APEC free trade



Leaders of the world’s most powerful economies went home on Sunday after four days of summitry that left them little closer to agreeing how best to rebalance the global economy and stave off fresh crises.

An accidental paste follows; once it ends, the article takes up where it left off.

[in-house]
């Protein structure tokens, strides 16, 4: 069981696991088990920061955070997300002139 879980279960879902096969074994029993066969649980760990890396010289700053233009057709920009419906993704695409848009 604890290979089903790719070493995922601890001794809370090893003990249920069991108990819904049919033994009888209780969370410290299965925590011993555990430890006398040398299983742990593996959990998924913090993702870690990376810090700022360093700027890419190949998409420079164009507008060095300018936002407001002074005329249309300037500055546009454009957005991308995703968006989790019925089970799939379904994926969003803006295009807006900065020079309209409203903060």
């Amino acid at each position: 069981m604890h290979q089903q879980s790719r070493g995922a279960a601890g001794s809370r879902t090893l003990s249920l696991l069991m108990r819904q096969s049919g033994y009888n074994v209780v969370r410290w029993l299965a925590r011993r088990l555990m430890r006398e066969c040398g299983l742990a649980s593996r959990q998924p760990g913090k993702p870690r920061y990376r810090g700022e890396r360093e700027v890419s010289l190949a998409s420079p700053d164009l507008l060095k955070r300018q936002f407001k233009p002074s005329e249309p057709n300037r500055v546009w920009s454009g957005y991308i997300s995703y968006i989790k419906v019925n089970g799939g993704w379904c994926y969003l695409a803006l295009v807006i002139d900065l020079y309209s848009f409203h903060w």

Two successive summits — first the Group of 20 meeting of advanced and emerging economies in Seoul, followed by this weekend’s Asia-Pacific leaders’ gathering in Yokohama — were marked by splits on economic policy between the United States and the world’s new number two economy, China. The two-day meeting did agree on plans for a free trade area linking the world’s fastest-growing region and to continue an agreement not to erect new trade barriers. One of the centerpieces of the APEC meeting was to take real steps toward a Free Trade Area of the Asia-Pacific (FTAAP) linking the world’s three biggest economies — the United States, China and Japan — with some of the fastest-growing emerging economies in other parts of Asia and Latin America For U.S. President Barack Obama, who may have started his 10-day tour of Asia hoping to put his party’s mid-term election defeats behind him, there were disappointments on the economic issues that were the primary focus of the trip.

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